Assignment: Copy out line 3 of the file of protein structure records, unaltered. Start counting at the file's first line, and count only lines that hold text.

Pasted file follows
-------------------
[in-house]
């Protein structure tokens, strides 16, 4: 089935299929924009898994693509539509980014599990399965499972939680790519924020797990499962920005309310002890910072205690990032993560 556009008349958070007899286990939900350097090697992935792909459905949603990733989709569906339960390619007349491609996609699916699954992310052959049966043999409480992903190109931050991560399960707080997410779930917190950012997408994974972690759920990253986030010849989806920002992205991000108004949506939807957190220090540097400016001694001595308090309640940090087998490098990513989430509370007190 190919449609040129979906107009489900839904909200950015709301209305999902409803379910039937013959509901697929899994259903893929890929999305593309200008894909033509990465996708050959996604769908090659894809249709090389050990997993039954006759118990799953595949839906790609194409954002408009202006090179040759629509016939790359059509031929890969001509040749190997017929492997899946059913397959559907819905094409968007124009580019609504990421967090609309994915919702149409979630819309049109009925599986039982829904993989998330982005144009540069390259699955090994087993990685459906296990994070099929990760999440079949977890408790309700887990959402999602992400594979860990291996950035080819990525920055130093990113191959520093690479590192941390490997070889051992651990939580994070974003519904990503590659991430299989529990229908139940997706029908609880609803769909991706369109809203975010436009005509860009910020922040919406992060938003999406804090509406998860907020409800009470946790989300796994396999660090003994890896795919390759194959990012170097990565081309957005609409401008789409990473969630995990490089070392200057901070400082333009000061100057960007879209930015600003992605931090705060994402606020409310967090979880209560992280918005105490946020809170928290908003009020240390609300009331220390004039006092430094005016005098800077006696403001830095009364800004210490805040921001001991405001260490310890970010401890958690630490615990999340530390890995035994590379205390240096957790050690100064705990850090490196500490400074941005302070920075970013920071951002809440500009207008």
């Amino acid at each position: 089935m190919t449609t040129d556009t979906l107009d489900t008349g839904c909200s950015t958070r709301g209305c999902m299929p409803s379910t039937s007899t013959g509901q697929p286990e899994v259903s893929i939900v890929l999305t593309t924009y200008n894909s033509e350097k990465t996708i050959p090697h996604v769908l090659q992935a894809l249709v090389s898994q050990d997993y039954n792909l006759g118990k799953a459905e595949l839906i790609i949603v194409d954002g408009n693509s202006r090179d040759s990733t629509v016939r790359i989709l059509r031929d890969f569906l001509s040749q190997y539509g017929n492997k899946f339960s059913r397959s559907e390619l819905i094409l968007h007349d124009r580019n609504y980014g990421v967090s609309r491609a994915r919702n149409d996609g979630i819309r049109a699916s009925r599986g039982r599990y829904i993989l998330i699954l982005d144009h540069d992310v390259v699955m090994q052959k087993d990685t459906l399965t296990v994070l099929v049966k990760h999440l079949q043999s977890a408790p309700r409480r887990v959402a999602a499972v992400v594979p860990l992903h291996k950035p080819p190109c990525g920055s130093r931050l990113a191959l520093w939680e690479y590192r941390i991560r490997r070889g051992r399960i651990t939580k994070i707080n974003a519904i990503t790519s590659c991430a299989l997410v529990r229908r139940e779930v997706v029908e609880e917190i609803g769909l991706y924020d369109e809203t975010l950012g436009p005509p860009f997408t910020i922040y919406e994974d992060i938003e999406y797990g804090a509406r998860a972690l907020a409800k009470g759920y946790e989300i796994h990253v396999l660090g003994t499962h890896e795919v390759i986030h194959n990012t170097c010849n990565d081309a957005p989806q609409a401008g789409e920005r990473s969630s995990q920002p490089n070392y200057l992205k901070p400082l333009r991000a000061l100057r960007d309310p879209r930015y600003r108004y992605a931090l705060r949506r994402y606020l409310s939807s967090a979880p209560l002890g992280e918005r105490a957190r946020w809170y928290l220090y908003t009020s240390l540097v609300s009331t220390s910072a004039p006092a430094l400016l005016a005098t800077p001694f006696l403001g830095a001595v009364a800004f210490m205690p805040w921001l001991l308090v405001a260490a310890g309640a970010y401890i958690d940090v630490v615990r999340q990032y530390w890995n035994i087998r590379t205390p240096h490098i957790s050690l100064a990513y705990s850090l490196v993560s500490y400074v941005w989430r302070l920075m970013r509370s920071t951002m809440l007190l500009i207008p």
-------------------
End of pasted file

């Amino acid at each position: 089935m190919t449609t040129d556009t979906l107009d489900t008349g839904c909200s950015t958070r709301g209305c999902m299929p409803s379910t039937s007899t013959g509901q697929p286990e899994v259903s893929i939900v890929l999305t593309t924009y200008n894909s033509e350097k990465t996708i050959p090697h996604v769908l090659q992935a894809l249709v090389s898994q050990d997993y039954n792909l006759g118990k799953a459905e595949l839906i790609i949603v194409d954002g408009n693509s202006r090179d040759s990733t629509v016939r790359i989709l059509r031929d890969f569906l001509s040749q190997y539509g017929n492997k899946f339960s059913r397959s559907e390619l819905i094409l968007h007349d124009r580019n609504y980014g990421v967090s609309r491609a994915r919702n149409d996609g979630i819309r049109a699916s009925r599986g039982r599990y829904i993989l998330i699954l982005d144009h540069d992310v390259v699955m090994q052959k087993d990685t459906l399965t296990v994070l099929v049966k990760h999440l079949q043999s977890a408790p309700r409480r887990v959402a999602a499972v992400v594979p860990l992903h291996k950035p080819p190109c990525g920055s130093r931050l990113a191959l520093w939680e690479y590192r941390i991560r490997r070889g051992r399960i651990t939580k994070i707080n974003a519904i990503t790519s590659c991430a299989l997410v529990r229908r139940e779930v997706v029908e609880e917190i609803g769909l991706y924020d369109e809203t975010l950012g436009p005509p860009f997408t910020i922040y919406e994974d992060i938003e999406y797990g804090a509406r998860a972690l907020a409800k009470g759920y946790e989300i796994h990253v396999l660090g003994t499962h890896e795919v390759i986030h194959n990012t170097c010849n990565d081309a957005p989806q609409a401008g789409e920005r990473s969630s995990q920002p490089n070392y200057l992205k901070p400082l333009r991000a000061l100057r960007d309310p879209r930015y600003r108004y992605a931090l705060r949506r994402y606020l409310s939807s967090a979880p209560l002890g992280e918005r105490a957190r946020w809170y928290l220090y908003t009020s240390l540097v609300s009331t220390s910072a004039p006092a430094l400016l005016a005098t800077p001694f006696l403001g830095a001595v009364a800004f210490m205690p805040w921001l001991l308090v405001a260490a310890g309640a970010y401890i958690d940090v630490v615990r999340q990032y530390w890995n035994i087998r590379t205390p240096h490098i957790s050690l100064a990513y705990s850090l490196v993560s500490y400074v941005w989430r302070l920075m970013r509370s920071t951002m809440l007190l500009i207008p």